Seven days.

That is all that remains of the two years that the UK had to negotiate a Brexit deal and yet the only thing we have to show for it is a short extension of the Article 50 process that seems to offer little prospect of a solution.

In her address to the nation this week, the Prime Minister said the fault for the situation lay with MPs, but no one is buying that one.

The blame for this chaotic, farcical and humiliating crisis lies not with MPs but with Theresa May.

She has been the architect of this shameful impasse and she continues to show none of the skills required to get us out of it.

Sadly, the signs that the Prime Minister was not the right person for the job were there right from the start two years ago.

When she triggered Article 50 in March 2017, Mrs May said the aim was to deliver Brexit in an orderly manner; she also said she wanted to give British citizens and businesses as much certainty as early as possible.

However, instead of searching for a deal that could win support from MPs, she laid down rigid red lines that ruled out membership of the customs union and the single market.

Not only did this make it impossible for Labour and the SNP to support her, it also led to the creation of the backstop which alienated the DUP and the ERG as well.

In other words, a compromise within the red lines was always unlikely and instead of certainty, we had doubt, and instead of an orderly withdrawal, we had chaos.

Does the extension of Article 50 to May 22 outlined by the European Union solve any of these problems?

It looks unlikely. The extension comes with a condition – MPs must support the withdrawal agreement at the third time of asking – and the French president Emmanuel Macron has warned that if they do not support it, the UK will leave without a deal.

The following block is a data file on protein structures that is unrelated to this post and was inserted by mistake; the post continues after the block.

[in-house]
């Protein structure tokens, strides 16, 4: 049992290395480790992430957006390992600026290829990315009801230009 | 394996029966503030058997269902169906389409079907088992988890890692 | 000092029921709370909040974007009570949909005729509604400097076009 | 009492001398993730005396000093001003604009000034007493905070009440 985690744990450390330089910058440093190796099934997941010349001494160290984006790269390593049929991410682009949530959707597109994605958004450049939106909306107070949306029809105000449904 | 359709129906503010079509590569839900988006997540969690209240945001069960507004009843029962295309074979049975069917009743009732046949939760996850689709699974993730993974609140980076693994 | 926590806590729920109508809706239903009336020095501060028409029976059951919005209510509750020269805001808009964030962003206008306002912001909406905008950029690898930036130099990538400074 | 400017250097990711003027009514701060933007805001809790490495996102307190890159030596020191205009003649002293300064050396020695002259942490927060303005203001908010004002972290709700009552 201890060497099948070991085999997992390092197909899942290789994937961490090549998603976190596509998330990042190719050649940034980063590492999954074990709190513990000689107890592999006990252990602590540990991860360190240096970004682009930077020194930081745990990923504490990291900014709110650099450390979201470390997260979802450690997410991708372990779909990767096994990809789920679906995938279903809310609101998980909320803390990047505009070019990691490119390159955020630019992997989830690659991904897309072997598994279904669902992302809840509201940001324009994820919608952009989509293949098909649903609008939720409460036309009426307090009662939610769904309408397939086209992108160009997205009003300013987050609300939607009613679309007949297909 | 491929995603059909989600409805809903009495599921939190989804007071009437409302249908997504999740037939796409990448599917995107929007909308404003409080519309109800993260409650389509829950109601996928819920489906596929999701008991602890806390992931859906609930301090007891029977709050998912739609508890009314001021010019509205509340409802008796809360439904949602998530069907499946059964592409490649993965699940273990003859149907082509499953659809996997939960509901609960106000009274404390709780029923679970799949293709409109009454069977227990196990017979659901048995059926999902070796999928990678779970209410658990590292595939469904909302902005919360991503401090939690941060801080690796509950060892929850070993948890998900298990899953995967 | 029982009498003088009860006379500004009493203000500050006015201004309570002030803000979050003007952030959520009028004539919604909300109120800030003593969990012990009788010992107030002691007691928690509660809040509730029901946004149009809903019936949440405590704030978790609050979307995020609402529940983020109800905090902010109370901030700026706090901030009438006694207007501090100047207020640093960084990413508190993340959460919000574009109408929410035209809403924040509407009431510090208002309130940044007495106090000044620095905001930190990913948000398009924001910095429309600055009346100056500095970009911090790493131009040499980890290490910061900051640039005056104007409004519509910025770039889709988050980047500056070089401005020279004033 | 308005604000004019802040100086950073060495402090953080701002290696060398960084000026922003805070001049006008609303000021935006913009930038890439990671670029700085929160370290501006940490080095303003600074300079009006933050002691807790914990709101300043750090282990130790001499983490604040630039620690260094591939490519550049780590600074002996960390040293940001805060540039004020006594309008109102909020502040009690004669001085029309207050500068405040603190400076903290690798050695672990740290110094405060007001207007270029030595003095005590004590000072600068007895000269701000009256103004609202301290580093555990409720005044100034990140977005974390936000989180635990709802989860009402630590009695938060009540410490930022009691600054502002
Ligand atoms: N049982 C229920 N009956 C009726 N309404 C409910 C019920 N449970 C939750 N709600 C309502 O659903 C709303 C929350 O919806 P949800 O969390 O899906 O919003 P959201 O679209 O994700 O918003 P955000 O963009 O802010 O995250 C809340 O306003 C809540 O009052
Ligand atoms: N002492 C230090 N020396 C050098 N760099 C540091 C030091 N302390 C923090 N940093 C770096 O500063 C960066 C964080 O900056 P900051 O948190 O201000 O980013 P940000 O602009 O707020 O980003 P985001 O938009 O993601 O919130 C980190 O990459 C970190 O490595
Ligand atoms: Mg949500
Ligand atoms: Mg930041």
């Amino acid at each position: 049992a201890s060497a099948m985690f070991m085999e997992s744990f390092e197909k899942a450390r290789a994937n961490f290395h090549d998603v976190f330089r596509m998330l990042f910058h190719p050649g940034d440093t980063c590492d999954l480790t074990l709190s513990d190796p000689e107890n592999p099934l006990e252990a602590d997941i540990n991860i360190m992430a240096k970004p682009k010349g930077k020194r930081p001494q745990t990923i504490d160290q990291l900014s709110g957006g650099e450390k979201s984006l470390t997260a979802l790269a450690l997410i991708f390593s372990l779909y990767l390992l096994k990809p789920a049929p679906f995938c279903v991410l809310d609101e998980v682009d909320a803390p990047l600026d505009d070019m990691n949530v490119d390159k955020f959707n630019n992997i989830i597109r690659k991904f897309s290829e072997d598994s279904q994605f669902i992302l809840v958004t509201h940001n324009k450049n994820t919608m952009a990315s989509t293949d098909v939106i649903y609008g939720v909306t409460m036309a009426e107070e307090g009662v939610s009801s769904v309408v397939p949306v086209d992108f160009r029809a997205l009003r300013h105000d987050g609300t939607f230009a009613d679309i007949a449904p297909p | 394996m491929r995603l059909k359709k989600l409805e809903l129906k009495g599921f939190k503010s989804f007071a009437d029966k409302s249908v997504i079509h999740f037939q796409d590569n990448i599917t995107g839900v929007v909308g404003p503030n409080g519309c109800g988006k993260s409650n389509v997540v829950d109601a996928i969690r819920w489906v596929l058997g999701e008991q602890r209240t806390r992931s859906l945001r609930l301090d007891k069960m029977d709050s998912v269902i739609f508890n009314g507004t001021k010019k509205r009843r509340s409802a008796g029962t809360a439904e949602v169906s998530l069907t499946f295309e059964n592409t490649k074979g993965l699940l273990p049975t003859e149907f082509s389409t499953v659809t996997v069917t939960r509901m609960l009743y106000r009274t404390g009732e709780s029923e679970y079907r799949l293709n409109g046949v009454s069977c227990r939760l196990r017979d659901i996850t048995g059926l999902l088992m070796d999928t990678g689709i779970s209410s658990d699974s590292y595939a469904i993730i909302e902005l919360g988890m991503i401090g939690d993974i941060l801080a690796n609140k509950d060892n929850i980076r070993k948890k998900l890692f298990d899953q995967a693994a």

The problem is that, thanks to Mrs May’s clumsy and counter-productive attempt to blame them for the mess, MPs are in an even more rebellious mood and the prospect of Parliament supporting the deal seems more remote than ever.

The hardest Brexiters also no longer have any incentive to support the deal and may begin to see this as their chance to get what they have always wanted: no deal.

Many voters watching the situation unfold this week have responded by signing the petition calling for Article 50 to be revoked and it has already attracted more than a million signatures.

However, such a move would require another major game-changing event first. For instance, could the Commons take control and seek to revoke Article 50?

A change of government or a second referendum might also pave the way to staying in the EU after all.

The question is: would a second referendum be the best way forward?

It would take weeks to organise and would require a longer extension of Article 50, but in the face of a Government and Parliament that cannot find a solution, thanks partly to weak leadership from Labour, and as the chances of Mrs May’s deal winning support slip further away, a second referendum is looking increasingly like the only persuasive way to break the impasse.